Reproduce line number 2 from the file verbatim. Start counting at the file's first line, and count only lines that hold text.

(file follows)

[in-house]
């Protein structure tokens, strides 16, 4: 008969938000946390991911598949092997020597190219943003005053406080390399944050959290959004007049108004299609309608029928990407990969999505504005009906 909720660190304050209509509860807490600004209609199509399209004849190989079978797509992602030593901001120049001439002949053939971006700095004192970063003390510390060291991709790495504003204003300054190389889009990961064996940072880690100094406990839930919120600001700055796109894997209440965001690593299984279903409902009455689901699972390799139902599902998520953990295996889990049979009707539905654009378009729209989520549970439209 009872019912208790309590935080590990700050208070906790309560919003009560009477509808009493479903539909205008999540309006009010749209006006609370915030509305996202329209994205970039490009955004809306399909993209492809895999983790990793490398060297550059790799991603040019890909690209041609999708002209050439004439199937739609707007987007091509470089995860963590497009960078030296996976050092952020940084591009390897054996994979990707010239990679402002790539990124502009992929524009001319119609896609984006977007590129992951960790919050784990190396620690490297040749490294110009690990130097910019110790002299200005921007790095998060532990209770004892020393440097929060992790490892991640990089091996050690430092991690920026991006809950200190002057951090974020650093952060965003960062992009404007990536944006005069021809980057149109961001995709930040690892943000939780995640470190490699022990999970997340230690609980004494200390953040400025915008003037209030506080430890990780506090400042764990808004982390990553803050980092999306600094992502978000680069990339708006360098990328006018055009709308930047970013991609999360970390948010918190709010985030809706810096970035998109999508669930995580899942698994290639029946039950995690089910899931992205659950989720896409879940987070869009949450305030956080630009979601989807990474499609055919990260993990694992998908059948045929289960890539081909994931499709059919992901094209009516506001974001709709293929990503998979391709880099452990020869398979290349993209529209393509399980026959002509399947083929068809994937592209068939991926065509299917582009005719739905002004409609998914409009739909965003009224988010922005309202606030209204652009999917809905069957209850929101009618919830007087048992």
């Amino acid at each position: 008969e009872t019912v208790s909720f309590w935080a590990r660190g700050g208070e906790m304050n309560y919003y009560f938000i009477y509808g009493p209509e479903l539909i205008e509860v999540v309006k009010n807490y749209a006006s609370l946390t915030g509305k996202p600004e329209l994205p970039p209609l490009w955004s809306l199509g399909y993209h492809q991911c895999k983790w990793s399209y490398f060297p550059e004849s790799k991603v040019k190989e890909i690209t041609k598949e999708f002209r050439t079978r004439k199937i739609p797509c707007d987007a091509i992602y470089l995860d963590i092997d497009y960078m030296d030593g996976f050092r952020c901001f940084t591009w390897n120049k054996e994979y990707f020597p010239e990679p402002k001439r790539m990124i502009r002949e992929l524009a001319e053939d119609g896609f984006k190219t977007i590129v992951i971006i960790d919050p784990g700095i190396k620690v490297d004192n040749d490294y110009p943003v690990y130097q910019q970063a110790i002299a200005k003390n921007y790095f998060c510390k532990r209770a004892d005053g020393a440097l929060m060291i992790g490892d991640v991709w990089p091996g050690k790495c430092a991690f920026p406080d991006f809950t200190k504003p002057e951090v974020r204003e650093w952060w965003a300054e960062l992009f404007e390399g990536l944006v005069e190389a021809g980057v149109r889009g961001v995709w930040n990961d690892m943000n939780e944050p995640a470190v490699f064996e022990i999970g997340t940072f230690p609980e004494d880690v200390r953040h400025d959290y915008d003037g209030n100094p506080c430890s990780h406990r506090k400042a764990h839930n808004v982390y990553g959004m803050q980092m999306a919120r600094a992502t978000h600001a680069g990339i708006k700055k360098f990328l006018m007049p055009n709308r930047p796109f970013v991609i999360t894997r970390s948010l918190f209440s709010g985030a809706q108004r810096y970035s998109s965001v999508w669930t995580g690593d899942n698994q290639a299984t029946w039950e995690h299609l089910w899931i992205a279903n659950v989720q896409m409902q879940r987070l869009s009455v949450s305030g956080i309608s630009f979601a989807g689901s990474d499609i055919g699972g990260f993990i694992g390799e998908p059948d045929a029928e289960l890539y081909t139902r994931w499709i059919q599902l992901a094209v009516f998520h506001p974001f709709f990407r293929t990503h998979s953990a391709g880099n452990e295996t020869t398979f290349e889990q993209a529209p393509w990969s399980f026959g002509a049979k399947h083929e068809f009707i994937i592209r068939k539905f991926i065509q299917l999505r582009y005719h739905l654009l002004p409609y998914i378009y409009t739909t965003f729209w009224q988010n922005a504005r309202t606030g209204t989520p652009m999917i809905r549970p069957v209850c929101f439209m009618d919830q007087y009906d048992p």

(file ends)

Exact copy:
């Protein structure tokens, strides 16, 4: 008969938000946390991911598949092997020597190219943003005053406080390399944050959290959004007049108004299609309608029928990407990969999505504005009906 909720660190304050209509509860807490600004209609199509399209004849190989079978797509992602030593901001120049001439002949053939971006700095004192970063003390510390060291991709790495504003204003300054190389889009990961064996940072880690100094406990839930919120600001700055796109894997209440965001690593299984279903409902009455689901699972390799139902599902998520953990295996889990049979009707539905654009378009729209989520549970439209 009872019912208790309590935080590990700050208070906790309560919003009560009477509808009493479903539909205008999540309006009010749209006006609370915030509305996202329209994205970039490009955004809306399909993209492809895999983790990793490398060297550059790799991603040019890909690209041609999708002209050439004439199937739609707007987007091509470089995860963590497009960078030296996976050092952020940084591009390897054996994979990707010239990679402002790539990124502009992929524009001319119609896609984006977007590129992951960790919050784990190396620690490297040749490294110009690990130097910019110790002299200005921007790095998060532990209770004892020393440097929060992790490892991640990089091996050690430092991690920026991006809950200190002057951090974020650093952060965003960062992009404007990536944006005069021809980057149109961001995709930040690892943000939780995640470190490699022990999970997340230690609980004494200390953040400025915008003037209030506080430890990780506090400042764990808004982390990553803050980092999306600094992502978000680069990339708006360098990328006018055009709308930047970013991609999360970390948010918190709010985030809706810096970035998109999508669930995580899942698994290639029946039950995690089910899931992205659950989720896409879940987070869009949450305030956080630009979601989807990474499609055919990260993990694992998908059948045929289960890539081909994931499709059919992901094209009516506001974001709709293929990503998979391709880099452990020869398979290349993209529209393509399980026959002509399947083929068809994937592209068939991926065509299917582009005719739905002004409609998914409009739909965003009224988010922005309202606030209204652009999917809905069957209850929101009618919830007087048992």